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Oct 26, 2012 12:00 PM

Grocery chain drops sprouts

Citing food safety, they are dropping sprouts from their produce department...
All they need to do for safety on the sprouts is to irradiate them, proven, safe technique.

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  1. Not sure what to think about that. We do grow ours at home -- have several different blends that we get at the health food market -- and we put them in salads and sandwiches.

    But I've always been a believer in the 5-minute rule re things that drop on the floor, and that germs are our friends because they make us strong, so we're not running yet.

    1. irradiated food is a controversial topic and the process has numerous drawbacks. it's extremely expensive (and guess who ends up absorbing the cost?), it destroys a number of key nutrients, it doesn't affect chemicals or pesticide residue, and food can still be recontaminated if mishandled at the packaging level.

      1. Bummer. I grow my own but hate to see sprouts demonized. I encourage anyone who's thinking about it, to try home sprouting! I've considered starting a thread on the Gardening Board to call in the faithful lol.

        5 Replies
        1. re: DuchessNukem

          But the above referenced article says that even home sprouting is not safe.

          1. re: FoodTruth

            That's true, that is what the article says, FoodTruth -- but experienced home sprouters source, store and sprout their seeds carefully; that's why I still sprout. My main/best source is -- folks who've been procuring seeds for years and maintain high organic standards. With good choice of seeds and good technique home sprouting is very safe.

            I've examined issues with commercial sprout growers over the years; some have been cited more than once. They have contamination issues, from roof leaks dripping onto seed bags, lack of hand hygiene, tracking active compost into sprouting rooms, high bacterial concentration in rinse effluent, filth on sprouting trays, etc. My seed suppliers have not been named as sources of bacterially-invaded seed. My home-handling practices are good and my sprouts are fresh because I eat them the day they're ready, I don't rinse, pack and ship them for 2-3 days, then let them sit on a shelf.

            1. re: DuchessNukem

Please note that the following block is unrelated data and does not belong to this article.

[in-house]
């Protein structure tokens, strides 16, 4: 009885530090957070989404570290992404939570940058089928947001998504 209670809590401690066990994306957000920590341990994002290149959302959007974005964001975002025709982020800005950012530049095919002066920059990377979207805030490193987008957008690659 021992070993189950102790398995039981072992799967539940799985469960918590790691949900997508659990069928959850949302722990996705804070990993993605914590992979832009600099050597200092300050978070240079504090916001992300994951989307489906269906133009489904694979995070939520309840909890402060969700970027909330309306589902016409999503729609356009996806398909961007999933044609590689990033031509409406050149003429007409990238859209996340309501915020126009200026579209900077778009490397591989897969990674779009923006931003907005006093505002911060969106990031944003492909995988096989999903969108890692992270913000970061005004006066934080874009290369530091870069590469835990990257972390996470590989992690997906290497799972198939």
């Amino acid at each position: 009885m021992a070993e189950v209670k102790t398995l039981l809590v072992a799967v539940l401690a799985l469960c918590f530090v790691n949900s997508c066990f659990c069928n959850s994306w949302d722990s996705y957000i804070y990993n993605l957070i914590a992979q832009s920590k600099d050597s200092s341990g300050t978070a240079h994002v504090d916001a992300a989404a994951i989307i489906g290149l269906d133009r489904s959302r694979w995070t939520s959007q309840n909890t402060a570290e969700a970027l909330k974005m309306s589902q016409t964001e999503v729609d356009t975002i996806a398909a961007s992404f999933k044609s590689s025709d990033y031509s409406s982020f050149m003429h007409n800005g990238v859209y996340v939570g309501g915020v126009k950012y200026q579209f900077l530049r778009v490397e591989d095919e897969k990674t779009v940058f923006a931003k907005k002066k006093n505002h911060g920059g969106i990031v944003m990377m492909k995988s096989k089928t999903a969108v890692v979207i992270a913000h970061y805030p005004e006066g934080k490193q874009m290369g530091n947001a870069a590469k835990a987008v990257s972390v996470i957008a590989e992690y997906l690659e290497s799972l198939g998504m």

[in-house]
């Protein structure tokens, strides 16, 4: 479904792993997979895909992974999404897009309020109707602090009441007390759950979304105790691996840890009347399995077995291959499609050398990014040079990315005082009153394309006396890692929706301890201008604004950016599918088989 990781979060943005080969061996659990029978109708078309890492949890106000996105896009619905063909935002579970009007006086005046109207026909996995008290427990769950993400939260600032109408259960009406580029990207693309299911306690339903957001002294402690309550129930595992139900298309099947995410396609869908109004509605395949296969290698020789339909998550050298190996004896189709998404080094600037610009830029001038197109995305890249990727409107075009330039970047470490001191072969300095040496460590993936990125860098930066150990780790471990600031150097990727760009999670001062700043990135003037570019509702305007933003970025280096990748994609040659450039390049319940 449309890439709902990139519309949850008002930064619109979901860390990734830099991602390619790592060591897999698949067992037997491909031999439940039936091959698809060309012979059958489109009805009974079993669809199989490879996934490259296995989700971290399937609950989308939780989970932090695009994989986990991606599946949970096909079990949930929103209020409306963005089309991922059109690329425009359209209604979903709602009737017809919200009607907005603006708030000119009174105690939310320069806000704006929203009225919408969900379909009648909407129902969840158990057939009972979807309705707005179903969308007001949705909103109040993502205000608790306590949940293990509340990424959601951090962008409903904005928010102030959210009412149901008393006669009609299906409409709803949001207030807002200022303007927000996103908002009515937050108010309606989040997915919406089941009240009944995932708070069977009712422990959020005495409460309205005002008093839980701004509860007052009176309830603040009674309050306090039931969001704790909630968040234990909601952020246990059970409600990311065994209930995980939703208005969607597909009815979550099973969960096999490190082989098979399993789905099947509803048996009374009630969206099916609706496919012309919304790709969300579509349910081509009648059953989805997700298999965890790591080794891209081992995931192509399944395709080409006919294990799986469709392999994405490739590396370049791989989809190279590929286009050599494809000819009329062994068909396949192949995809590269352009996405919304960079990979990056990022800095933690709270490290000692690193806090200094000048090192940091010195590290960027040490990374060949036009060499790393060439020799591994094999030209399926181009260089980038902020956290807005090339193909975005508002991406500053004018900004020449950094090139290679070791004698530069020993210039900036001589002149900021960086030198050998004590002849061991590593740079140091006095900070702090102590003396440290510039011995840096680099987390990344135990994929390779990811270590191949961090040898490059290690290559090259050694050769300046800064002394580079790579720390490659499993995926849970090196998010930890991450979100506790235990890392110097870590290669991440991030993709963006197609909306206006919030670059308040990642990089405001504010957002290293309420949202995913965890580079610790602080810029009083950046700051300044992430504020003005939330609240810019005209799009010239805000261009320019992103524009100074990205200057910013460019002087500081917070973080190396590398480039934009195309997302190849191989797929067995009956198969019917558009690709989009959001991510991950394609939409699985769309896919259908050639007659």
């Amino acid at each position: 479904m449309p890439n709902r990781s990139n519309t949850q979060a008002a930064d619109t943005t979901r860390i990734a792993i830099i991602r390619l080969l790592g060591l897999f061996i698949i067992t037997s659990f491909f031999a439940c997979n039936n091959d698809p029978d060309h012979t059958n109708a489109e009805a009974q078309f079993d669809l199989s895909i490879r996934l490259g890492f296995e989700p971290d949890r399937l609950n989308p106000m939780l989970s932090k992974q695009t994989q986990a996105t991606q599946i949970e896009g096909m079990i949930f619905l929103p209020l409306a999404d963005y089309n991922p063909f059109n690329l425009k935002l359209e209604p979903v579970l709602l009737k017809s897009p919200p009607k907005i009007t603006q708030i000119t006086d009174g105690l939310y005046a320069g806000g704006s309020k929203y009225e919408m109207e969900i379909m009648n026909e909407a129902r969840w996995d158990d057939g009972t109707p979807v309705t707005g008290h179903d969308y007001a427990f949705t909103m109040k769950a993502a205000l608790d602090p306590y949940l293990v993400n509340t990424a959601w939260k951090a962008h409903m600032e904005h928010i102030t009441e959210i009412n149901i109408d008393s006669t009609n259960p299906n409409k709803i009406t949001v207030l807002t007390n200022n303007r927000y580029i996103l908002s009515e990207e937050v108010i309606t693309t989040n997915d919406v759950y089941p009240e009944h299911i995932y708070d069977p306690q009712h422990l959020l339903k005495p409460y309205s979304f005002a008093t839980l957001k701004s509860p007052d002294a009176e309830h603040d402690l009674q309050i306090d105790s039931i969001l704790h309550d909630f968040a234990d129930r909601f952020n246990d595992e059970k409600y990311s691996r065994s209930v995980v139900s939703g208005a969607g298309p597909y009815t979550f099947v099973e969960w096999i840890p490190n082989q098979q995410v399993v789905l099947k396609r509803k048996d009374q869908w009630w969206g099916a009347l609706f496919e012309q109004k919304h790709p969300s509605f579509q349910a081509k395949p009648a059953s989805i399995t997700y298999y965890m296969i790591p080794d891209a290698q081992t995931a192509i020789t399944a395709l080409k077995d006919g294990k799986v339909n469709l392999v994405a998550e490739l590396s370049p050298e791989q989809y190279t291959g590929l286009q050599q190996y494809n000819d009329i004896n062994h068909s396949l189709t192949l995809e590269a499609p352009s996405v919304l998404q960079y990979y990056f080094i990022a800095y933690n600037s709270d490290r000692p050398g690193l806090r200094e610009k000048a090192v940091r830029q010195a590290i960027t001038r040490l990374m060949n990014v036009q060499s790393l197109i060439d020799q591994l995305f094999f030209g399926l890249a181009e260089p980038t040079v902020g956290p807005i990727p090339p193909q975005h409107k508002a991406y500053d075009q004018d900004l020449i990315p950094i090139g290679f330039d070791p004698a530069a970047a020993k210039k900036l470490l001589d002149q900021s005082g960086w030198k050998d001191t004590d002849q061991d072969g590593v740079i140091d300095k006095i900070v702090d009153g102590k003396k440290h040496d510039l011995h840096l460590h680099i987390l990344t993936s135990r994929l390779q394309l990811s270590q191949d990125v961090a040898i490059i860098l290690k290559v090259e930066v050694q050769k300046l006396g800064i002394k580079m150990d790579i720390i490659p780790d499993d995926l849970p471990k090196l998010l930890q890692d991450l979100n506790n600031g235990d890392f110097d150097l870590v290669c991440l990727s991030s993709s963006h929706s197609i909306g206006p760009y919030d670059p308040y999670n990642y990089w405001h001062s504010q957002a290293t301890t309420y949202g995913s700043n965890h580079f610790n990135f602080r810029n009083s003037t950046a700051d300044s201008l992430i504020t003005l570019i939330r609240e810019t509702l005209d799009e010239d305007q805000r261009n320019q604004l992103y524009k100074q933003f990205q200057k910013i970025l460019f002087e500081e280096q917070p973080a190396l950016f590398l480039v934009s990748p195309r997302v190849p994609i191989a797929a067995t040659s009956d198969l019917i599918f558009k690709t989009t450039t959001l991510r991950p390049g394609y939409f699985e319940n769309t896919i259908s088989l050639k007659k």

I sprout at home too, but have never bought any special seed. I am still wondering if anything has changed with the seeds themselves, or is it with the mass production of sprouts and liability reduction at play.
              I have seen the sprout people website before but haven't ordered. I might give them a try now.

              1. re: DuchessNukem

                Thanks That's comforting to hear! I've home sprouted off and on over the years and would hate to give up that possibility.

            2. I don't blame them. The incident in Germany in 2011 is reason enough to justify dropping sprouts until an adequate system is in place to prevent another such incident.

              1. This strikes me as really strange. Has something changed? Or is this another Americanized- bacteria -phobic -driven -media -hype-liability reduction- issue?

                I intend to look a bit deeper into it, but what I have read from other sources so far, is that they are likening the risk factors to include "all raw produce" as it is risky to eat: not sterilized, irradiated, cooked to death foods, etc. I am not a huge "risk taker" nor am I foolish- but I also don't buy into hysteria about certain food items that the FDA or other G'ment agency deems "dangerous" for the general public.

                Thanks for the article.

                5 Replies
                1. re: sedimental

                  Americanized? Phobic? Hype? The fact is, 53 people died in one incident in Germany. Of course it's about liability reduction. A grocer has no obligation to sell any particular product, and certainly will not want to carry a product which could be harmful, even if the risk is small.

                  And by the way, the seeds which caused the deaths in Germany were "organic." These were completely "natural" deaths.

                    1. re: sedimental

                      I don't think so. There is no "hysteria." There is no US government agency declaring sprouts "dangerous." It seems to me that you are the one over-reacting on this.

                      1. re: GH1618

                        Not at all. I am asking a question.

                  1. re: sedimental

                    Seems as though the retailer may simply be covering its own arse, in case something went wrong in the future.

                    Here in the UK (and, presumably, elsewhere in the European Union) sprouts are readily on sale although the current advice from the Food Standards Agency is not to eat them raw (which defeats the object for me) - although supermarkets still sell them amongst other salads